Last updated on January 13th, 2023 at 12:56 PM
Intermittent Fasting (IF) is the latest diet craze to sweep across the globe. This pattern of eating focuses more on when rather than what you eat.
It ditches most of the nutritional dogmas that most of us were brought up with, like feeling guilty when you skip breakfast and eating many mini-meals.
But what is intermittent fasting, and what are its benefits and risks? Does intermittent fasting work, or is it just another diet fad? Here’s what you need to know before starting intermittent fasting.
Understanding IF and How it Works
Intermittent fasting is a diet plan that involves eating only during specified windows of time. The plan involves alternating between periods of fasting and windows of non-fasting. Each of these periods can last a few hours to several days.
Intermittent fasting is not a specific diet. It does not specify what to eat and what to avoid. Instead, its main focus is when you eat.
It may take different approaches, but each restricts eating during particular windows of time. There’s nothing like one-size-fits-all when it comes to intermittent fasting. As a starter, you’ll probably need to do some trial and error to understand which intermittent fasting plan works best for your lifestyle.
Popular Intermittent Fasting Plans
These are the most popular intermittent fasting methods:
5:2 fasting– this approach is also known as the twice-a-week method. It allows you to eat wherever you want for five days of the week but caps your calorie intake at 500 for the remaining two days. The two fasting days are not consecutive. Instead, there is a non-fasting day between them when you can eat normal foods.
16:8 fasting– in this method, you have an 8-hour eating window followed by a 16-hour fasting period. You’re free to consume unsweetened beverages like plain water, coffee, and tea during fasting.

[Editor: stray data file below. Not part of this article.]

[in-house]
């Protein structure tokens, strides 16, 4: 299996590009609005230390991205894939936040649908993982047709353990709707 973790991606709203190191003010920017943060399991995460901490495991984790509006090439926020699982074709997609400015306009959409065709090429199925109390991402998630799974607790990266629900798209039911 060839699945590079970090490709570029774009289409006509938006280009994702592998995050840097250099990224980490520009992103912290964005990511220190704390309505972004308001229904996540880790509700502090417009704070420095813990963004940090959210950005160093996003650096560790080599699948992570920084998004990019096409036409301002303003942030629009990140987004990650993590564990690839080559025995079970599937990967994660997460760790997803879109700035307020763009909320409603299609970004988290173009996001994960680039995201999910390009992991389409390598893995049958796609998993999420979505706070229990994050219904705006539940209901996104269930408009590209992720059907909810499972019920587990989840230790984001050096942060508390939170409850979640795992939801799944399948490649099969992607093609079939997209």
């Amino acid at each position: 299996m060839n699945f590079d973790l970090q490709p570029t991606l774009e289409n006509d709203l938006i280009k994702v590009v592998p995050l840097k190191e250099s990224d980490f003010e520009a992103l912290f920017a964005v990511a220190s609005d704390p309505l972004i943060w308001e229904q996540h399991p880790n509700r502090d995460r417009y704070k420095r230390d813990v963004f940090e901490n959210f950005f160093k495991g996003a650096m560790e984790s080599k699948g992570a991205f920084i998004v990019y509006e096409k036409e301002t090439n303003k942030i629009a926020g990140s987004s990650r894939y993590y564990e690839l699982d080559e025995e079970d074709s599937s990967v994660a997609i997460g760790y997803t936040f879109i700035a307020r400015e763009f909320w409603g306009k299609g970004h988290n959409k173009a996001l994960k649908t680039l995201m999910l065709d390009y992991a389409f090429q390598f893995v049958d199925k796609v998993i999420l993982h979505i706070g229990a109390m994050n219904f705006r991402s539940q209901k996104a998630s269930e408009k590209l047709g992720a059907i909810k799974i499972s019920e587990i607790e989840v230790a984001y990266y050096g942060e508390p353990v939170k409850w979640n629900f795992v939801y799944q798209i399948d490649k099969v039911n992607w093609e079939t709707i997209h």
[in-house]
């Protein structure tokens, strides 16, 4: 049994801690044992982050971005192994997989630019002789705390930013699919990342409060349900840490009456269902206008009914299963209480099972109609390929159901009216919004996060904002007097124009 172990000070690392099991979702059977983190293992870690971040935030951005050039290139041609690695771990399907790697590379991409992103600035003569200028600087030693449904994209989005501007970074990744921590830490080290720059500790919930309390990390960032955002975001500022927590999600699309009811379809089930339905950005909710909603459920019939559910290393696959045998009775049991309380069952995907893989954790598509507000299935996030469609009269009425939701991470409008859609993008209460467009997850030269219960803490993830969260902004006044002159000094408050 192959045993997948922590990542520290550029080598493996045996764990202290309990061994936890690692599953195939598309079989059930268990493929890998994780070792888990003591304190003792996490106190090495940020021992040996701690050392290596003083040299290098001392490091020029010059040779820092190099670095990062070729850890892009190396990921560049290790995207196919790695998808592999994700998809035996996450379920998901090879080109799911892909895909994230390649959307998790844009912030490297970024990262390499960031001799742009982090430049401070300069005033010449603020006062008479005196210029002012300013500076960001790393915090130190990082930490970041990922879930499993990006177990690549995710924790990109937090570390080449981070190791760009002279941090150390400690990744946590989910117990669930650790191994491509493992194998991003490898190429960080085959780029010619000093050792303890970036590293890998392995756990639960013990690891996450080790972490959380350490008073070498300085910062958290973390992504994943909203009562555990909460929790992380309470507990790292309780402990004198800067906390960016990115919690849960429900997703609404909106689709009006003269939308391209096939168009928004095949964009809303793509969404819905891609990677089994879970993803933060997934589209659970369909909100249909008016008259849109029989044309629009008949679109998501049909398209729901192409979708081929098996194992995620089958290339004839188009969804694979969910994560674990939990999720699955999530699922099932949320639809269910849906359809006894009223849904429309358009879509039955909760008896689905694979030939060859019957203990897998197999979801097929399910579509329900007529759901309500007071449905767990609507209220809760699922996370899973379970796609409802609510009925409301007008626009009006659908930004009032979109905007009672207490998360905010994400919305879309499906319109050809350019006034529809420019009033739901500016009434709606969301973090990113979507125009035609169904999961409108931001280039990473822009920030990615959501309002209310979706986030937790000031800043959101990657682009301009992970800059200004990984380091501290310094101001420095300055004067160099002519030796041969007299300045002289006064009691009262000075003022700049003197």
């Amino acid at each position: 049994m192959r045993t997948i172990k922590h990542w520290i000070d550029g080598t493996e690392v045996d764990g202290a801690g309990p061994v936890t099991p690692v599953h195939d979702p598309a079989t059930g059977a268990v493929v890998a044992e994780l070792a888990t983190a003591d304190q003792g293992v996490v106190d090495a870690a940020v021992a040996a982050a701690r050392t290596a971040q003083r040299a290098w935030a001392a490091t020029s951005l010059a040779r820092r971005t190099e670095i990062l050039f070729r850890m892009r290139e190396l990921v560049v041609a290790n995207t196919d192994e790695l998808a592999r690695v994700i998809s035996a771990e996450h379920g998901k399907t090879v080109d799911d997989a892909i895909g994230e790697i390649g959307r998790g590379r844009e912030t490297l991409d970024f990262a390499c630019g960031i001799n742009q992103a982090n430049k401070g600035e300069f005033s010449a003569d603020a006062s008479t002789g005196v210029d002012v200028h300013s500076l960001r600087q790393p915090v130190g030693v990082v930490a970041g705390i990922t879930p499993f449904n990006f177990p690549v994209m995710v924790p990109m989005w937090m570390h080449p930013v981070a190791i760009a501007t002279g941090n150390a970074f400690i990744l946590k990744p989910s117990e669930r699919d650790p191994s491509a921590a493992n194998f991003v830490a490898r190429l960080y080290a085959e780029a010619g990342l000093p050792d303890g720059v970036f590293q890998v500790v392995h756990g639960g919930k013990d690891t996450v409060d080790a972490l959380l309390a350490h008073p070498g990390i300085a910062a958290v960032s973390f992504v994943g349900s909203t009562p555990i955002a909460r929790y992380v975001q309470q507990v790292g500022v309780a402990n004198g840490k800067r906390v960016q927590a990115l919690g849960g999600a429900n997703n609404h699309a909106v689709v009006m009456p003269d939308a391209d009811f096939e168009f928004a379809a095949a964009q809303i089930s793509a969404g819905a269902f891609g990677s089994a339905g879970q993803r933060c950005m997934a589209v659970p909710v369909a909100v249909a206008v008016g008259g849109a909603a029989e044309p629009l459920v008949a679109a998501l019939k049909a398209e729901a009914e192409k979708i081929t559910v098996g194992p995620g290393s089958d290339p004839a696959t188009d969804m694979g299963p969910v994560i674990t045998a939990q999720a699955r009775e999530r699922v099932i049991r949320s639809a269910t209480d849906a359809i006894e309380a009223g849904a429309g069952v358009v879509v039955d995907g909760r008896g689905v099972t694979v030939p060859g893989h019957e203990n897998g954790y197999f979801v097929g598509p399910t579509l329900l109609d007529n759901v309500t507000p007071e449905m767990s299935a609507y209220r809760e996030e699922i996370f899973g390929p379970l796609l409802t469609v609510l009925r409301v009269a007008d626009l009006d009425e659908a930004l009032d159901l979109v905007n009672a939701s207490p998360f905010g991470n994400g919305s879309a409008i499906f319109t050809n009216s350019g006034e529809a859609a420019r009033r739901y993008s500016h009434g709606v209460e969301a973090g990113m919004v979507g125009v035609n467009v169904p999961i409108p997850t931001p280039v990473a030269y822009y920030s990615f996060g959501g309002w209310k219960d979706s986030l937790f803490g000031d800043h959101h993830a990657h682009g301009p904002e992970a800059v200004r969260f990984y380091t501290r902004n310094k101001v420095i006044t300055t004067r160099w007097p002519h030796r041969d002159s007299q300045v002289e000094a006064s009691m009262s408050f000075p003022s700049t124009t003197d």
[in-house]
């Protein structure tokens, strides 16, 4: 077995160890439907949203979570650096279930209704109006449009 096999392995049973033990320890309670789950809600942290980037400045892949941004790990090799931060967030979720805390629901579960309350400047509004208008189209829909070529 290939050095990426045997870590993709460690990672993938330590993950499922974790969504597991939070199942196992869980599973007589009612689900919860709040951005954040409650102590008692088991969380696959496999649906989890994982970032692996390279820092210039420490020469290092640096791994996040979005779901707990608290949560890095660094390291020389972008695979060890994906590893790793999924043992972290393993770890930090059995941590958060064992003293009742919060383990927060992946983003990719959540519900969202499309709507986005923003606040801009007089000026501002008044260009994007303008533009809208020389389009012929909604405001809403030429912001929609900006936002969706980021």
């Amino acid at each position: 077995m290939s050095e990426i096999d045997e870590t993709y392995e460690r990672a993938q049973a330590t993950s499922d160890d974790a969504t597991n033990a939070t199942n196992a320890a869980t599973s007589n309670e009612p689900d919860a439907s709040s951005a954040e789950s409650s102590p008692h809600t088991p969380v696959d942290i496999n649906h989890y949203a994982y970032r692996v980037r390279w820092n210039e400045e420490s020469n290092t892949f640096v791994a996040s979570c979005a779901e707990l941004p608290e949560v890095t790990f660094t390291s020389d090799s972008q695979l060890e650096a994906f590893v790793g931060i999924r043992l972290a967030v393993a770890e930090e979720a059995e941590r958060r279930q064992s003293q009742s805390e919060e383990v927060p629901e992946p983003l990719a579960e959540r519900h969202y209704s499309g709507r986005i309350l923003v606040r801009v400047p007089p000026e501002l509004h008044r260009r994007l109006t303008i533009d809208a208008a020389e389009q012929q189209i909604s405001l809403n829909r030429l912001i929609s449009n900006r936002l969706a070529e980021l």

Alternate day fasting-this is a form of intermittent fasting where you feast one day and fast the next day. Alternate-day fasting often involves a 12-hour window where you can eat whatever you want, followed by a 36-hour fasting period. Yeah, it’s that challenging.
24-hour fasting- just as the name suggests, this fasting plan involves going without food for 24 hours straight. And it’s not as challenging as it sounds. An example of a 24-hour fast is fasting from lunch to lunch.
Possible Health Benefits of Intermittent Fasting
Can Aid in Weight Loss
Intermittent fasting is a magic pill, especially when burning fat to lose weight. Actually, most people hop on the IF bandwagon for its weight loss benefits. Intermittent fasting promotes weight loss by driving your body from food energy into fat energy. And there’s scientific evidence to back this up.
A question we commonly come across is, “does intermittent fasting slow down metabolism?” Most proponents of this theory argue that the body may slow its metabolism when it senses starvation.
There’s no evidence to support that. On the contrary, short periods of food restriction may boost metabolism by activating several fat-burning hormones. This may help shed those extra pounds.
It Helps Lower Blood Pressure